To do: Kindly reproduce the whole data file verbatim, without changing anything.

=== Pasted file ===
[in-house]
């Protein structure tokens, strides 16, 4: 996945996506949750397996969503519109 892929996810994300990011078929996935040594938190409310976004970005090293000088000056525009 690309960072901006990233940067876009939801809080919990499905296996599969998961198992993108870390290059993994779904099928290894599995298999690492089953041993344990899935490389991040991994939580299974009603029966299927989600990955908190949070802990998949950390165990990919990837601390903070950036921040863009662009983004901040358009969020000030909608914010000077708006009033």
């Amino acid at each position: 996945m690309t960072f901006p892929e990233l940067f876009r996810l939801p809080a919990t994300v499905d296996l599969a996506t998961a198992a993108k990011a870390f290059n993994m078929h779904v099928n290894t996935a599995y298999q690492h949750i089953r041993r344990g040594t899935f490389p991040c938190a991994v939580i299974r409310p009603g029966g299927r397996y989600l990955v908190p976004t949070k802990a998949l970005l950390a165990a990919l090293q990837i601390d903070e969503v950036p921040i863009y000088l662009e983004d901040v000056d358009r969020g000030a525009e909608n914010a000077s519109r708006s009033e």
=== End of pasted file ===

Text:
[in-house]
């Protein structure tokens, strides 16, 4: 996945996506949750397996969503519109 892929996810994300990011078929996935040594938190409310976004970005090293000088000056525009 690309960072901006990233940067876009939801809080919990499905296996599969998961198992993108870390290059993994779904099928290894599995298999690492089953041993344990899935490389991040991994939580299974009603029966299927989600990955908190949070802990998949950390165990990919990837601390903070950036921040863009662009983004901040358009969020000030909608914010000077708006009033």
């Amino acid at each position: 996945m690309t960072f901006p892929e990233l940067f876009r996810l939801p809080a919990t994300v499905d296996l599969a996506t998961a198992a993108k990011a870390f290059n993994m078929h779904v099928n290894t996935a599995y298999q690492h949750i089953r041993r344990g040594t899935f490389p991040c938190a991994v939580i299974r409310p009603g029966g299927r397996y989600l990955v908190p976004t949070k802990a998949l970005l950390a165990a990919l090293q990837i601390d903070e969503v950036p921040i863009y000088l662009e983004d901040v000056d358009r969020g000030a525009e909608n914010a000077s519109r708006s009033e």